GRAIN: Food and Climate Change
Climate change endangers food security in Himalayan communities such as Dunche, in Nepal’s Rasuwa District. In this photo Tamang women pound and sift wheat. (Photo credit: Minority Rights Group/Jared Ferrie)
Food is a key driver of climate change. How our food gets produced and how it ends up on our tables accounts for around half of all human-generated greenhouse gas emissions. Chemical fertilizers, heavy machinery and other petroleum-dependant farm technologies contribute significantly. The impact of the food industry as a whole is even greater: destroying forests and savannahs to produce animal feed and generating climate-damaging waste through excess packaging, processing, refrigeration and the transport of food over long distances, despite leaving millions of people hungry.A new food system could be a key driver of solutions to climate change. People around the world are involved in struggles to defend or create ways of growing and sharing food that are healthier for their communities and for the planet. If measures are taken to restructure agriculture and the larger food system around food sovereignty, small scale farming, agro-ecology and local markets, we could cut global emissions in half within a few decades. We don’t need carbon markets or techno-fixes. We need the right policies and programmes to dump the current industrial food system and create a sustainable, equitable and truly productive one instead.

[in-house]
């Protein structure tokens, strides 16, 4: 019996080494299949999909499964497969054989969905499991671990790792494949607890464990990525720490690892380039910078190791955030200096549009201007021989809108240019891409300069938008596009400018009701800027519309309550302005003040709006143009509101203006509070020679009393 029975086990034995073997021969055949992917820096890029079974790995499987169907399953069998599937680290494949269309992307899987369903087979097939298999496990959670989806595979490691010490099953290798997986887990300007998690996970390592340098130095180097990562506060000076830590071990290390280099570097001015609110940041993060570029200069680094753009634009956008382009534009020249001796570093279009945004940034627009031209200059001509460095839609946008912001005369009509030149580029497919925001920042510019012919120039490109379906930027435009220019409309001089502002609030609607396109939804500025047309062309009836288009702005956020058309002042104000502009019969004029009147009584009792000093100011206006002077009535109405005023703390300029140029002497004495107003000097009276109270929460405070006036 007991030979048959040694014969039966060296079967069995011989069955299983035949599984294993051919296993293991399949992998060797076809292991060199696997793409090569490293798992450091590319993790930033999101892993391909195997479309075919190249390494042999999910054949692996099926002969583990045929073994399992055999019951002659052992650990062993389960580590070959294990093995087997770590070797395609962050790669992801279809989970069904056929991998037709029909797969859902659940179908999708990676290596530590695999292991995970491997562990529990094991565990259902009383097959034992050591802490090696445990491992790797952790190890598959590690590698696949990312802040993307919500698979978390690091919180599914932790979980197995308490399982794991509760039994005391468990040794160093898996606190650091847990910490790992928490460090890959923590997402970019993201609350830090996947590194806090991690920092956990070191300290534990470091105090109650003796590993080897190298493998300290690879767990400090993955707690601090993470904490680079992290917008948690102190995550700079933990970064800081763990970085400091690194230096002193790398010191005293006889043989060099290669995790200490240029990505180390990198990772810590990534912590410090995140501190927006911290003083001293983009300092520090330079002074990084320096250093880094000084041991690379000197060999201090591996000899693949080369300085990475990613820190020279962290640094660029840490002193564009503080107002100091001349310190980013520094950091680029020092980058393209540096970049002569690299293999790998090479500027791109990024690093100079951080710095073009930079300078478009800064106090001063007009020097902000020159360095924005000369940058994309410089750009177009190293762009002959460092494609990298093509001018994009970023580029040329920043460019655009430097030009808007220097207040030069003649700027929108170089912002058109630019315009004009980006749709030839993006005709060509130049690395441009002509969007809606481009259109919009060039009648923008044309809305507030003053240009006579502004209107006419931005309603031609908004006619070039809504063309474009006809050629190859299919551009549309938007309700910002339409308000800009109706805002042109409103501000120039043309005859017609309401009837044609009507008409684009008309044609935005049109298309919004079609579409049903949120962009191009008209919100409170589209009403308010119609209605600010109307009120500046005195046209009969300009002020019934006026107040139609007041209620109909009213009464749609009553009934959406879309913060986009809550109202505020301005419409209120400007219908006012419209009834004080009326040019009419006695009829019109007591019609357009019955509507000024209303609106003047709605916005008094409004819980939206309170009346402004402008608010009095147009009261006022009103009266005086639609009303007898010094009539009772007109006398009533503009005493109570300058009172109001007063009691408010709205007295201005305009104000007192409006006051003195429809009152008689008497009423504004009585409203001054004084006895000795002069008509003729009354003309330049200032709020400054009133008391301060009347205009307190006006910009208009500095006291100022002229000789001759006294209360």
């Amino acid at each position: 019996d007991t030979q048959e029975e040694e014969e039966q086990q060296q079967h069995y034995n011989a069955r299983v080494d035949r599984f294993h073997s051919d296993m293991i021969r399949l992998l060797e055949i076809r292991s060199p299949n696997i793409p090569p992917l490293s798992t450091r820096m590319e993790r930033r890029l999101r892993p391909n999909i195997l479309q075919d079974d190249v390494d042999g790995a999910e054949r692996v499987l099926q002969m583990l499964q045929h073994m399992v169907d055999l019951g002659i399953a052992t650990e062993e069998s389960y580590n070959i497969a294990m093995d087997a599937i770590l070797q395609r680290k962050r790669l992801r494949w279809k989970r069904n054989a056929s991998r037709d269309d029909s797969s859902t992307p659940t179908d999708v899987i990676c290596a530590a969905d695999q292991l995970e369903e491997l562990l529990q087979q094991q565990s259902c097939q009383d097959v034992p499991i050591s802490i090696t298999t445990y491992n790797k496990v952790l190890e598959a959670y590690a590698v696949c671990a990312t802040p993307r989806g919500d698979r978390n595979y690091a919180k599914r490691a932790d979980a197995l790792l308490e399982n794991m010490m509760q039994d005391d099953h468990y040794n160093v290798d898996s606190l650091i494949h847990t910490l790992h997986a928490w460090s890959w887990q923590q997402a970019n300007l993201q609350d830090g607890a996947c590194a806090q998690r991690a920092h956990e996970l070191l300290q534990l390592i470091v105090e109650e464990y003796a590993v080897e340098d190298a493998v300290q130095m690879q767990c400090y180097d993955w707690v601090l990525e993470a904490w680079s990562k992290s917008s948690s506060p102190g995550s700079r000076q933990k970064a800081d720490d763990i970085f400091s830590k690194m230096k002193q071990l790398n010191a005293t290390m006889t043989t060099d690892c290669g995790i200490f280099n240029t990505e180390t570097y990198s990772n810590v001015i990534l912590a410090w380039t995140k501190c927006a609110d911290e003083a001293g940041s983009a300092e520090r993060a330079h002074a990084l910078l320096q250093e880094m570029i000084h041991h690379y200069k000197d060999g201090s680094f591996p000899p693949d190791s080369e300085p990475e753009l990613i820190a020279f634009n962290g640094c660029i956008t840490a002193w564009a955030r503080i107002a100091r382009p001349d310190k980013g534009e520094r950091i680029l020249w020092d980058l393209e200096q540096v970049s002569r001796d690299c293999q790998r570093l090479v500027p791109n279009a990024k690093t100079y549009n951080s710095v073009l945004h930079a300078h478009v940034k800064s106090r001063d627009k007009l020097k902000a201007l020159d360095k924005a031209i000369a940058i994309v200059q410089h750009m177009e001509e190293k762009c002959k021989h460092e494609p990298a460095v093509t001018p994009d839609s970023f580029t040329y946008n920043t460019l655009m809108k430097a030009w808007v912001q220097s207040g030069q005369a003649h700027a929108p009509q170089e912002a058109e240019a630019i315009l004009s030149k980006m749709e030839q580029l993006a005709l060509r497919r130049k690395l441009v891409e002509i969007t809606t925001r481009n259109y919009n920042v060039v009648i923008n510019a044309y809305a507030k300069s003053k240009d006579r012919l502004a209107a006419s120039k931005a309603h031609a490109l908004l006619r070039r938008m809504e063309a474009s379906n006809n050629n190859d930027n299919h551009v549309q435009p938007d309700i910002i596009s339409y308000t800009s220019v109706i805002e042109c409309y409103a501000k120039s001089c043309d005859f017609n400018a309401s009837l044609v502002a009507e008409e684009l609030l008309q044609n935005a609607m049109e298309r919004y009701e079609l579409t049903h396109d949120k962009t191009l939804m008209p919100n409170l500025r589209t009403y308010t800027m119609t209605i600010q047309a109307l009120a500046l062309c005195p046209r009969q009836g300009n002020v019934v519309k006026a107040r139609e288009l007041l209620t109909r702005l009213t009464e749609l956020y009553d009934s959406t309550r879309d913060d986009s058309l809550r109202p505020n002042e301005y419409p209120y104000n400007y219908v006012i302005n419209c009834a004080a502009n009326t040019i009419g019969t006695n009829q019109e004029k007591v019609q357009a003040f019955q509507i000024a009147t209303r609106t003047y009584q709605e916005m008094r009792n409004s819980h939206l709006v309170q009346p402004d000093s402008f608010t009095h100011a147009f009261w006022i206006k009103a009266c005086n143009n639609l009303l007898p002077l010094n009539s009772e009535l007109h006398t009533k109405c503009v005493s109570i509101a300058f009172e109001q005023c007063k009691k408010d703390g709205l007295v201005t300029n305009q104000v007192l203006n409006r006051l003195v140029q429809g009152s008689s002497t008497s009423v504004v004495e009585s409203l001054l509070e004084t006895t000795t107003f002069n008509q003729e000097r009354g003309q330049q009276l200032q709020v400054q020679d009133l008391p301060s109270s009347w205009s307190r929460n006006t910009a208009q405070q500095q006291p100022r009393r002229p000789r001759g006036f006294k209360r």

The industrial food system is responsible for 44 to 57% of all global GHG emissions